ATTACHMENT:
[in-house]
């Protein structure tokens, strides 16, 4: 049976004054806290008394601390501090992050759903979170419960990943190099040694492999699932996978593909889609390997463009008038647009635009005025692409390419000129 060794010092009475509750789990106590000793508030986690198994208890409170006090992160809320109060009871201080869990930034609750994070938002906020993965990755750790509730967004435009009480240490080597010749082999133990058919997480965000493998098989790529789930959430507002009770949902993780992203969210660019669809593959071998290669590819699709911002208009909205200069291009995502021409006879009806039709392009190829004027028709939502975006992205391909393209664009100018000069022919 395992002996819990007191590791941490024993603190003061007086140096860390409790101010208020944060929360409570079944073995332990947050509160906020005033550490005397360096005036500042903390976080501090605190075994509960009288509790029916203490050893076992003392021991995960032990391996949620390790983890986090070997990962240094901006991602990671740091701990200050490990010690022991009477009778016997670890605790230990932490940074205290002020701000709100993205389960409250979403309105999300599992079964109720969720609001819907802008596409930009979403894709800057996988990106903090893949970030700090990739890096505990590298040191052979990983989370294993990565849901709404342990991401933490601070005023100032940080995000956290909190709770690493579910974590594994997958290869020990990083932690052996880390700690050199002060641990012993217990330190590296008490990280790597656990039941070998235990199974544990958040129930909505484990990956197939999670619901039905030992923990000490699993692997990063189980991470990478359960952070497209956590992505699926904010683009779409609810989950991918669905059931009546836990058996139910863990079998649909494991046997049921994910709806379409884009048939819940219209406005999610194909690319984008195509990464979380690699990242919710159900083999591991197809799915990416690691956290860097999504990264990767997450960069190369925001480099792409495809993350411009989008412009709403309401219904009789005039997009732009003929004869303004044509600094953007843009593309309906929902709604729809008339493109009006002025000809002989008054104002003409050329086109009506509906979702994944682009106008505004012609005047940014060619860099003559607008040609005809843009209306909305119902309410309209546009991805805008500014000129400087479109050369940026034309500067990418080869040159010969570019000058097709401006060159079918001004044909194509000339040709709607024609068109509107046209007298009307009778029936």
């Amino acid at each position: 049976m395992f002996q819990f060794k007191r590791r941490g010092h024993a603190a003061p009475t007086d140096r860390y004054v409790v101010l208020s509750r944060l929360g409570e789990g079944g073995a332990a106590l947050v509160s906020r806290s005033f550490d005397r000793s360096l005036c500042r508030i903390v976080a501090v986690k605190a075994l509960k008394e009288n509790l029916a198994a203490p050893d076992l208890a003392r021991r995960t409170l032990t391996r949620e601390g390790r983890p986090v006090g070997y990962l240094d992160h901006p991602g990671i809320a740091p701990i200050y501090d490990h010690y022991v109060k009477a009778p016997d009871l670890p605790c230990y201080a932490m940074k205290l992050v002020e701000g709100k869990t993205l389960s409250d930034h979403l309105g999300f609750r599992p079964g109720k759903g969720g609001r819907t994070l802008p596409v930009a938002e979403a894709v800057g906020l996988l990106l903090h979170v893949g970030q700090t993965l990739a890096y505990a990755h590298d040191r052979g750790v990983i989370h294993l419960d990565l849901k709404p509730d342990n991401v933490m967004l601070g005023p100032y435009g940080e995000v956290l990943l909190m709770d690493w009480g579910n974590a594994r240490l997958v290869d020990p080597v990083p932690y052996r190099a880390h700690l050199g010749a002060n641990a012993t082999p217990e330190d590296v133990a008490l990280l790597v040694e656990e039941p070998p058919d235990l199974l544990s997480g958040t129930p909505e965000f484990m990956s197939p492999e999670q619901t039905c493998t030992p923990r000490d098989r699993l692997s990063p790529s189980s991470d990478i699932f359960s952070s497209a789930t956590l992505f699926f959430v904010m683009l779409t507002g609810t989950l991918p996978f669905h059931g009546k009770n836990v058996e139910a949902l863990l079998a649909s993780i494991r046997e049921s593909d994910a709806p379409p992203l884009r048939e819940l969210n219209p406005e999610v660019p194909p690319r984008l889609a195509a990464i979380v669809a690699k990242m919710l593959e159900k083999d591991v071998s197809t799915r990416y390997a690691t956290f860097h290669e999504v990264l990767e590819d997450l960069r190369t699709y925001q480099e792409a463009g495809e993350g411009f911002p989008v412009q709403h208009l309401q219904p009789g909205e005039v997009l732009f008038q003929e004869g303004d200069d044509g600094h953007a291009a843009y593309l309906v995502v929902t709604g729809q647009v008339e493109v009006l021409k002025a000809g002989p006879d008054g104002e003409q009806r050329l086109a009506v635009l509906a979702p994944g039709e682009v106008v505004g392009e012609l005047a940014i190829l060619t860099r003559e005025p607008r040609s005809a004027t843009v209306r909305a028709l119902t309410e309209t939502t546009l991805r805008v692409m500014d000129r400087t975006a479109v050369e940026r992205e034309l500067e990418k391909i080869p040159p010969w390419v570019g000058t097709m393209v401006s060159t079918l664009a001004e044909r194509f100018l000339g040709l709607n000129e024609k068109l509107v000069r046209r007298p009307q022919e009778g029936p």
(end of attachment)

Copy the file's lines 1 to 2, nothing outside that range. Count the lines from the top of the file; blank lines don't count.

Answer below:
[in-house]
């Protein structure tokens, strides 16, 4: 049976004054806290008394601390501090992050759903979170419960990943190099040694492999699932996978593909889609390997463009008038647009635009005025692409390419000129 060794010092009475509750789990106590000793508030986690198994208890409170006090992160809320109060009871201080869990930034609750994070938002906020993965990755750790509730967004435009009480240490080597010749082999133990058919997480965000493998098989790529789930959430507002009770949902993780992203969210660019669809593959071998290669590819699709911002208009909205200069291009995502021409006879009806039709392009190829004027028709939502975006992205391909393209664009100018000069022919 395992002996819990007191590791941490024993603190003061007086140096860390409790101010208020944060929360409570079944073995332990947050509160906020005033550490005397360096005036500042903390976080501090605190075994509960009288509790029916203490050893076992003392021991995960032990391996949620390790983890986090070997990962240094901006991602990671740091701990200050490990010690022991009477009778016997670890605790230990932490940074205290002020701000709100993205389960409250979403309105999300599992079964109720969720609001819907802008596409930009979403894709800057996988990106903090893949970030700090990739890096505990590298040191052979990983989370294993990565849901709404342990991401933490601070005023100032940080995000956290909190709770690493579910974590594994997958290869020990990083932690052996880390700690050199002060641990012993217990330190590296008490990280790597656990039941070998235990199974544990958040129930909505484990990956197939999670619901039905030992923990000490699993692997990063189980991470990478359960952070497209956590992505699926904010683009779409609810989950991918669905059931009546836990058996139910863990079998649909494991046997049921994910709806379409884009048939819940219209406005999610194909690319984008195509990464979380690699990242919710159900083999591991197809799915990416690691956290860097999504990264990767997450960069190369925001480099792409495809993350411009989008412009709403309401219904009789005039997009732009003929004869303004044509600094953007843009593309309906929902709604729809008339493109009006002025000809002989008054104002003409050329086109009506509906979702994944682009106008505004012609005047940014060619860099003559607008040609005809843009209306909305119902309410309209546009991805805008500014000129400087479109050369940026034309500067990418080869040159010969570019000058097709401006060159079918001004044909194509000339040709709607024609068109509107046209007298009307009778029936």